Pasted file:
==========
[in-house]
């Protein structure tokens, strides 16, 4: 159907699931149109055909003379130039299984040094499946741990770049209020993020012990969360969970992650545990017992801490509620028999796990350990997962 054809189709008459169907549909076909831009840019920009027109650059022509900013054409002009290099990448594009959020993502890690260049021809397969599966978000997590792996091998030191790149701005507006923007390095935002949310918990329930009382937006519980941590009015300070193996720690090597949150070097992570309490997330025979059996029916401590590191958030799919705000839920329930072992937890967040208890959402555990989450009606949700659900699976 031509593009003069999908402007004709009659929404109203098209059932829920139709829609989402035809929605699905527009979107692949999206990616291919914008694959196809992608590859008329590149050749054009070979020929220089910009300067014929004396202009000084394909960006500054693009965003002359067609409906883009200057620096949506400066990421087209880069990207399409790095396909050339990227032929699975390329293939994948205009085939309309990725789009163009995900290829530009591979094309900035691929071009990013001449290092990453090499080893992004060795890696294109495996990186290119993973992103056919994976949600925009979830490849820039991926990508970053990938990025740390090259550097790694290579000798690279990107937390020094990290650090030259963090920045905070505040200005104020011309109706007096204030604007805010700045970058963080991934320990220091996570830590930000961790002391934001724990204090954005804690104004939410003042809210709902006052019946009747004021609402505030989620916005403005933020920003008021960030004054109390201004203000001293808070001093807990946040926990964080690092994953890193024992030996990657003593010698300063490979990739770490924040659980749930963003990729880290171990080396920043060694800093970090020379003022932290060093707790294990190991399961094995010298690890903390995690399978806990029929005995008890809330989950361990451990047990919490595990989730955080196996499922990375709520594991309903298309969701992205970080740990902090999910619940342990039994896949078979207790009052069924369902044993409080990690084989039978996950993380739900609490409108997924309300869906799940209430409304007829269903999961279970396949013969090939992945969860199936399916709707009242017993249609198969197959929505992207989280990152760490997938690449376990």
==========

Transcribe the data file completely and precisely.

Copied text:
[in-house]
């Protein structure tokens, strides 16, 4: 159907699931149109055909003379130039299984040094499946741990770049209020993020012990969360969970992650545990017992801490509620028999796990350990997962 054809189709008459169907549909076909831009840019920009027109650059022509900013054409002009290099990448594009959020993502890690260049021809397969599966978000997590792996091998030191790149701005507006923007390095935002949310918990329930009382937006519980941590009015300070193996720690090597949150070097992570309490997330025979059996029916401590590191958030799919705000839920329930072992937890967040208890959402555990989450009606949700659900699976 031509593009003069999908402007004709009659929404109203098209059932829920139709829609989402035809929605699905527009979107692949999206990616291919914008694959196809992608590859008329590149050749054009070979020929220089910009300067014929004396202009000084394909960006500054693009965003002359067609409906883009200057620096949506400066990421087209880069990207399409790095396909050339990227032929699975390329293939994948205009085939309309990725789009163009995900290829530009591979094309900035691929071009990013001449290092990453090499080893992004060795890696294109495996990186290119993973992103056919994976949600925009979830490849820039991926990508970053990938990025740390090259550097790694290579000798690279990107937390020094990290650090030259963090920045905070505040200005104020011309109706007096204030604007805010700045970058963080991934320990220091996570830590930000961790002391934001724990204090954005804690104004939410003042809210709902006052019946009747004021609402505030989620916005403005933020920003008021960030004054109390201004203000001293808070001093807990946040926990964080690092994953890193024992030996990657003593010698300063490979990739770490924040659980749930963003990729880290171990080396920043060694800093970090020379003022932290060093707790294990190991399961094995010298690890903390995690399978806990029929005995008890809330989950361990451990047990919490595990989730955080196996499922990375709520594991309903298309969701992205970080740990902090999910619940342990039994896949078979207790009052069924369902044993409080990690084989039978996950993380739900609490409108997924309300869906799940209430409304007829269903999961279970396949013969090939992945969860199936399916709707009242017993249609198969197959929505992207989280990152760490997938690449376990």